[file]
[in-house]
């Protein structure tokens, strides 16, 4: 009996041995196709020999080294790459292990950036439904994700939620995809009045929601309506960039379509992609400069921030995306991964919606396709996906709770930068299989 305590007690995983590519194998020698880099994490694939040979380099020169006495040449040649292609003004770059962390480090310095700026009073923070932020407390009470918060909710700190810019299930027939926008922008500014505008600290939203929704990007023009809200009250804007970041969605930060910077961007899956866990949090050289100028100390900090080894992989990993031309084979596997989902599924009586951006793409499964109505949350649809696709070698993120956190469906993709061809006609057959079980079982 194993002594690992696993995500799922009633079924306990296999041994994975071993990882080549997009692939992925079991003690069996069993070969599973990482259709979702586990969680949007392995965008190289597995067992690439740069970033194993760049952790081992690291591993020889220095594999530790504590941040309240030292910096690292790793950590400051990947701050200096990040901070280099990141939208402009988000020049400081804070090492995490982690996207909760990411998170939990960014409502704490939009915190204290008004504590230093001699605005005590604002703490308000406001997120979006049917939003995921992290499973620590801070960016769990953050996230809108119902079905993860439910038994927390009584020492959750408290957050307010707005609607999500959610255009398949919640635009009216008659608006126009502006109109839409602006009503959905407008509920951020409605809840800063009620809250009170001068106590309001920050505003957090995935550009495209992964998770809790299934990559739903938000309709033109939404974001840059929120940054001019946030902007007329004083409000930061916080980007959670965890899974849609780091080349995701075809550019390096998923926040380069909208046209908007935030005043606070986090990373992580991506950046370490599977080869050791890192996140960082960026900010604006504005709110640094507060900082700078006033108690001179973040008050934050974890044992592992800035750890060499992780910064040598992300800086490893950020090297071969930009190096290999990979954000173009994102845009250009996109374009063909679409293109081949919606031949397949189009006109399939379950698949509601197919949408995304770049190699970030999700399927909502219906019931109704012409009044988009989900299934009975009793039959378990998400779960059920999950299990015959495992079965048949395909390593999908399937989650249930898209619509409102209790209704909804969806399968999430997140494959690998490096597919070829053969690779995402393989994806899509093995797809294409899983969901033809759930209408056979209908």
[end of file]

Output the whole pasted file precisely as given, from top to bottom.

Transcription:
[in-house]
């Protein structure tokens, strides 16, 4: 009996041995196709020999080294790459292990950036439904994700939620995809009045929601309506960039379509992609400069921030995306991964919606396709996906709770930068299989 305590007690995983590519194998020698880099994490694939040979380099020169006495040449040649292609003004770059962390480090310095700026009073923070932020407390009470918060909710700190810019299930027939926008922008500014505008600290939203929704990007023009809200009250804007970041969605930060910077961007899956866990949090050289100028100390900090080894992989990993031309084979596997989902599924009586951006793409499964109505949350649809696709070698993120956190469906993709061809006609057959079980079982 194993002594690992696993995500799922009633079924306990296999041994994975071993990882080549997009692939992925079991003690069996069993070969599973990482259709979702586990969680949007392995965008190289597995067992690439740069970033194993760049952790081992690291591993020889220095594999530790504590941040309240030292910096690292790793950590400051990947701050200096990040901070280099990141939208402009988000020049400081804070090492995490982690996207909760990411998170939990960014409502704490939009915190204290008004504590230093001699605005005590604002703490308000406001997120979006049917939003995921992290499973620590801070960016769990953050996230809108119902079905993860439910038994927390009584020492959750408290957050307010707005609607999500959610255009398949919640635009009216008659608006126009502006109109839409602006009503959905407008509920951020409605809840800063009620809250009170001068106590309001920050505003957090995935550009495209992964998770809790299934990559739903938000309709033109939404974001840059929120940054001019946030902007007329004083409000930061916080980007959670965890899974849609780091080349995701075809550019390096998923926040380069909208046209908007935030005043606070986090990373992580991506950046370490599977080869050791890192996140960082960026900010604006504005709110640094507060900082700078006033108690001179973040008050934050974890044992592992800035750890060499992780910064040598992300800086490893950020090297071969930009190096290999990979954000173009994102845009250009996109374009063909679409293109081949919606031949397949189009006109399939379950698949509601197919949408995304770049190699970030999700399927909502219906019931109704012409009044988009989900299934009975009793039959378990998400779960059920999950299990015959495992079965048949395909390593999908399937989650249930898209619509409102209790209704909804969806399968999430997140494959690998490096597919070829053969690779995402393989994806899509093995797809294409899983969901033809759930209408056979209908």